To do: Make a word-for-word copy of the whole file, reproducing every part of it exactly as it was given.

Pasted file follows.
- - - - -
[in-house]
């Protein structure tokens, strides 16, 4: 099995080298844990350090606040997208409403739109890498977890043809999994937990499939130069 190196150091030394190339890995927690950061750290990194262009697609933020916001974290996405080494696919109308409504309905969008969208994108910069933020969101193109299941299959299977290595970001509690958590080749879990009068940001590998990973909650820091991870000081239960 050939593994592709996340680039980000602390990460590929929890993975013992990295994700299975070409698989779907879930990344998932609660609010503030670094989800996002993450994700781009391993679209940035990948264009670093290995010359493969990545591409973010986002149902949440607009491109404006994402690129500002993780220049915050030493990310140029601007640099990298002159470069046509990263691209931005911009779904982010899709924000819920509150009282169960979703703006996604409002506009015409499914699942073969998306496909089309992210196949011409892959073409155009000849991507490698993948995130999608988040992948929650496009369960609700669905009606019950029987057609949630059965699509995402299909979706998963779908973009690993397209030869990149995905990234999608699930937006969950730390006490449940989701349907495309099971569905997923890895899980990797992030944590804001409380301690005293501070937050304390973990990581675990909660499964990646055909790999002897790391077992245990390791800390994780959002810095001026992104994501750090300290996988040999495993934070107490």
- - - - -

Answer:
[in-house]
């Protein structure tokens, strides 16, 4: 099995080298844990350090606040997208409403739109890498977890043809999994937990499939130069 190196150091030394190339890995927690950061750290990194262009697609933020916001974290996405080494696919109308409504309905969008969208994108910069933020969101193109299941299959299977290595970001509690958590080749879990009068940001590998990973909650820091991870000081239960 050939593994592709996340680039980000602390990460590929929890993975013992990295994700299975070409698989779907879930990344998932609660609010503030670094989800996002993450994700781009391993679209940035990948264009670093290995010359493969990545591409973010986002149902949440607009491109404006994402690129500002993780220049915050030493990310140029601007640099990298002159470069046509990263691209931005911009779904982010899709924000819920509150009282169960979703703006996604409002506009015409499914699942073969998306496909089309992210196949011409892959073409155009000849991507490698993948995130999608988040992948929650496009369960609700669905009606019950029987057609949630059965699509995402299909979706998963779908973009690993397209030869990149995905990234999608699930937006969950730390006490449940989701349907495309099971569905997923890895899980990797992030944590804001409380301690005293501070937050304390973990990581675990909660499964990646055909790999002897790391077992245990390791800390994780959002810095001026992104994501750090300290996988040999495993934070107490």